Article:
A week after Omar Eljach came one place short from winning his first World Series of Poker bracelet, he sealed the deal and became the champion of a historic Main Event in Europe that ended Wednesday.
Eljach earned €1.38 million ($1.4 million) for being the last player standing from the record-breaking field of 763. Those players built a prize pool of more than €18 million with 10,225 entries, both high-water marks in WSOP Europe’s 13-year history.
The win caps a very good four months for the Swede. While Eljach had some minor success in tournaments since 2015, he broke through with his first six-figure cash in August by taking down the €1,650 PLO event at EPT Barcelona for €129K — his largest cash by a kilometer.
And now he’s the 2022 WSOP Europe Main event champion.
Final Table of Toughies
The heads-up battle with France’s Jonathan Pastore lasted more than four hours after American Shaun Deeb was eliminated in third by Eljach, who played the role of executioner well, taking out five of the final nine.
Pastore won his first WSOP bracelet in a $5,000 six-handed event in June in Las Vegas, but fell short here. His €852,949 ($876,527) was the largest cash of his young career.
Deeb, by the way, was trying to put a cherry on top of his fantastic WSOP Europe. He cashed in seven tournaments, but his flight back to Vegas will most likely be filled with minor thoughts of regret. His third-place exit in the Main Event was the third of the Series as he failed to add a sixth bracelet to his collection.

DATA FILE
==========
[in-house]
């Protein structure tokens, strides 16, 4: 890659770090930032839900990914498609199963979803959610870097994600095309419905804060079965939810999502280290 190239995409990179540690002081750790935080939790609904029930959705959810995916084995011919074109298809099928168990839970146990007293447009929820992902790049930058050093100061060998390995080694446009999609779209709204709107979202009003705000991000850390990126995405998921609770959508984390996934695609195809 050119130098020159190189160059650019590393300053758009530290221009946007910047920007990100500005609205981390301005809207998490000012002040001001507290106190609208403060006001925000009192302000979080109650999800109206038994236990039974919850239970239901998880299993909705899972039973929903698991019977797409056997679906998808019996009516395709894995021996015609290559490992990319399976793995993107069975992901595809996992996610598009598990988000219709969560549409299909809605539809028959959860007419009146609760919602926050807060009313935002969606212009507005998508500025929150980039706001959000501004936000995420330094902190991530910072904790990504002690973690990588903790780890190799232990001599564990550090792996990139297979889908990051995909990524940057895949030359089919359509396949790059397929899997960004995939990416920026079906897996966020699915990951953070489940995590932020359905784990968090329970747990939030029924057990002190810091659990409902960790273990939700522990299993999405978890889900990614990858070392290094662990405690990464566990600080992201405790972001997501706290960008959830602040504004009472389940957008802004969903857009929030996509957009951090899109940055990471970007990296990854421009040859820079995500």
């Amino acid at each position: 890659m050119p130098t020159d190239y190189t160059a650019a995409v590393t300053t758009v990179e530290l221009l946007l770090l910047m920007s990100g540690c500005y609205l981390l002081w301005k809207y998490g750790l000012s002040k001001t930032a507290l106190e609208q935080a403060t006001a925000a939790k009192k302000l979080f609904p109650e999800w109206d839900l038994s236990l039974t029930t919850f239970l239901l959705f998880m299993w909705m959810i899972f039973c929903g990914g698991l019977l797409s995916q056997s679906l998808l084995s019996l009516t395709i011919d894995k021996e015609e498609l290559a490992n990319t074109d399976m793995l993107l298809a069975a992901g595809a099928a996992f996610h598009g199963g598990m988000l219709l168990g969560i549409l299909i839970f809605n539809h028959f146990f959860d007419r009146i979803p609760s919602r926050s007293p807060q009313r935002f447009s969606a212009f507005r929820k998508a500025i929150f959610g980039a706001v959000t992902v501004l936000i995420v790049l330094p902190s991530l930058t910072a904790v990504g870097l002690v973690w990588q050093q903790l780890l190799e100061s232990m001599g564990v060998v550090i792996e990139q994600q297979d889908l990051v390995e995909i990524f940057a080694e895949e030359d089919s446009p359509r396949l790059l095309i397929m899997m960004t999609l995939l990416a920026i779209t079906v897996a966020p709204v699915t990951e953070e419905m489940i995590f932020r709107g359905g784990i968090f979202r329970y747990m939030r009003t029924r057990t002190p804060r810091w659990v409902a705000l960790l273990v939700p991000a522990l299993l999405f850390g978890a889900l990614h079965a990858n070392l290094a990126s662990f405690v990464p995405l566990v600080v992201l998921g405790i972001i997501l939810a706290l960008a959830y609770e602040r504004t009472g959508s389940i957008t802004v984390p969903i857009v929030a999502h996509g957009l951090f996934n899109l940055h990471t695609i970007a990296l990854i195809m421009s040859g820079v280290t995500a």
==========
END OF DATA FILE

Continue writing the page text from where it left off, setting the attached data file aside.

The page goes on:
But he can’t be too upset. He won more than €1.1 million during his trip to King’s Casino in Rozvadov, Czech Republic, the home of WSOP Europe.
Vladas Tamasauskas couldn’t turn his 28th WSOP cash into the big one. The Lithuanian pro fizzled out in fourth for €438,978, which doubled his largest cash.
Romanian’s Paul Adrian Covaciu’s fifth-place finish for €321,838 ($330,734) was also his lifetime best by more than four times. He did once turn €260 into €68K by winning a tournament in Rozvadov in 2019. It was the second final table of the year for Austria’s Armin Rezaei. He finished sixth at the €5,300 Main Event at EPT Prague in March. His sixth-place finish here is worth €239,466 ($246,085).
Barny Boatman and his two WSOP bracelets finished seventh for €180,867 ($185,866). He’s a long-time professional and the oldest member of The Hendon Mob, a poker group made of UK players. This is his largest cash since 2015, when he finished third in a $1,500 WSOP event.
Finishing in eighth was France’s Alexandre Reard, a fantastic professional with nearly $4 million in lifetime tournament cashes. Reard has been grinding and cashing tournaments through 2022, but hasn’t been able to get his hands on any hardware. He came close in September with a third-place finish in the €3,000 event at the All Poker Open in Paris.
Timothy Adams, the most accomplished tournament player at the table with $29 million in lifetime cashes (17th on Hendon Mob’s all-time money list), just missed the final table of eight. A regular on the high-roller circuit, he won his first bracelet in the WSOP Europe €100K Super High Rollers event 12 days ago for €465,500 ($467,637), and also finished fifth in the €50K event for another €159,413 ($160,616).